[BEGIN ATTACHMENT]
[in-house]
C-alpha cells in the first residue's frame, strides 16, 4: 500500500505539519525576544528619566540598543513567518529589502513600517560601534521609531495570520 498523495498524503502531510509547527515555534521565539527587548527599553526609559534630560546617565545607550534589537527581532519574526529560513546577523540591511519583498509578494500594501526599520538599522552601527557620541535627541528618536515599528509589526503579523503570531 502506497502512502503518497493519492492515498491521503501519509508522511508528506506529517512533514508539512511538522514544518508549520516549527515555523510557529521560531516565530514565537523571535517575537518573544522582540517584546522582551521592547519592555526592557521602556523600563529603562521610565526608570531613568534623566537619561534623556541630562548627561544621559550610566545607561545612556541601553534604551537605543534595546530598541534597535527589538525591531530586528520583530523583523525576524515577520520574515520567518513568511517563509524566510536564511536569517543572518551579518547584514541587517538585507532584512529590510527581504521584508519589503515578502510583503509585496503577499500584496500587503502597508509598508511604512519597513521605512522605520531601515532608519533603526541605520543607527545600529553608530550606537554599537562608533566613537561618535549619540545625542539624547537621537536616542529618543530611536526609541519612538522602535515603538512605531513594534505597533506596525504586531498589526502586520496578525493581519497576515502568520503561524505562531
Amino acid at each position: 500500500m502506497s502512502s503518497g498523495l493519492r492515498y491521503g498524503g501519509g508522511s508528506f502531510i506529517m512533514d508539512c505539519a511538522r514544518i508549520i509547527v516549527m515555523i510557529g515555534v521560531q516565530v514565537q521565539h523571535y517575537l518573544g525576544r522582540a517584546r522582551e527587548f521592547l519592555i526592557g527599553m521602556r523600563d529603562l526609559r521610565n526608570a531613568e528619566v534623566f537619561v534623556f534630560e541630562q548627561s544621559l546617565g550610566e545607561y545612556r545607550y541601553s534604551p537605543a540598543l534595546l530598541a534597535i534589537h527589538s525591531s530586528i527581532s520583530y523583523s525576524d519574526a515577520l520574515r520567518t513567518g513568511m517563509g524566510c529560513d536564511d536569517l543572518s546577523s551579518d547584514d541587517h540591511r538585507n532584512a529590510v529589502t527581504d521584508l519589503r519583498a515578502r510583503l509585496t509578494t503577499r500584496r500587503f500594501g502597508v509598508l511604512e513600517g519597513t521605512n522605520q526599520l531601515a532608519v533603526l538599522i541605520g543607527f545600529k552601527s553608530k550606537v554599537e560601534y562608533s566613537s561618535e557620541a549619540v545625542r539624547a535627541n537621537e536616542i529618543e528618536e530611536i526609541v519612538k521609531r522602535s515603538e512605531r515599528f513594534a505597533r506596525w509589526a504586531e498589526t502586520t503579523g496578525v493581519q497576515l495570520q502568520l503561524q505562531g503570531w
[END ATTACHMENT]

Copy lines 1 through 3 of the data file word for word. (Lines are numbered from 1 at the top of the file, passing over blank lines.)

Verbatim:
[in-house]
C-alpha cells in the first residue's frame, strides 16, 4: 500500500505539519525576544528619566540598543513567518529589502513600517560601534521609531495570520 498523495498524503502531510509547527515555534521565539527587548527599553526609559534630560546617565545607550534589537527581532519574526529560513546577523540591511519583498509578494500594501526599520538599522552601527557620541535627541528618536515599528509589526503579523503570531 502506497502512502503518497493519492492515498491521503501519509508522511508528506506529517512533514508539512511538522514544518508549520516549527515555523510557529521560531516565530514565537523571535517575537518573544522582540517584546522582551521592547519592555526592557521602556523600563529603562521610565526608570531613568534623566537619561534623556541630562548627561544621559550610566545607561545612556541601553534604551537605543534595546530598541534597535527589538525591531530586528520583530523583523525576524515577520520574515520567518513568511517563509524566510536564511536569517543572518551579518547584514541587517538585507532584512529590510527581504521584508519589503515578502510583503509585496503577499500584496500587503502597508509598508511604512519597513521605512522605520531601515532608519533603526541605520543607527545600529553608530550606537554599537562608533566613537561618535549619540545625542539624547537621537536616542529618543530611536526609541519612538522602535515603538512605531513594534505597533506596525504586531498589526502586520496578525493581519497576515502568520503561524505562531
Amino acid at each position: 500500500m502506497s502512502s503518497g498523495l493519492r492515498y491521503g498524503g501519509g508522511s508528506f502531510i506529517m512533514d508539512c505539519a511538522r514544518i508549520i509547527v516549527m515555523i510557529g515555534v521560531q516565530v514565537q521565539h523571535y517575537l518573544g525576544r522582540a517584546r522582551e527587548f521592547l519592555i526592557g527599553m521602556r523600563d529603562l526609559r521610565n526608570a531613568e528619566v534623566f537619561v534623556f534630560e541630562q548627561s544621559l546617565g550610566e545607561y545612556r545607550y541601553s534604551p537605543a540598543l534595546l530598541a534597535i534589537h527589538s525591531s530586528i527581532s520583530y523583523s525576524d519574526a515577520l520574515r520567518t513567518g513568511m517563509g524566510c529560513d536564511d536569517l543572518s546577523s551579518d547584514d541587517h540591511r538585507n532584512a529590510v529589502t527581504d521584508l519589503r519583498a515578502r510583503l509585496t509578494t503577499r500584496r500587503f500594501g502597508v509598508l511604512e513600517g519597513t521605512n522605520q526599520l531601515a532608519v533603526l538599522i541605520g543607527f545600529k552601527s553608530k550606537v554599537e560601534y562608533s566613537s561618535e557620541a549619540v545625542r539624547a535627541n537621537e536616542i529618543e528618536e530611536i526609541v519612538k521609531r522602535s515603538e512605531r515599528f513594534a505597533r506596525w509589526a504586531e498589526t502586520t503579523g496578525v493581519q497576515l495570520q502568520l503561524q505562531g503570531w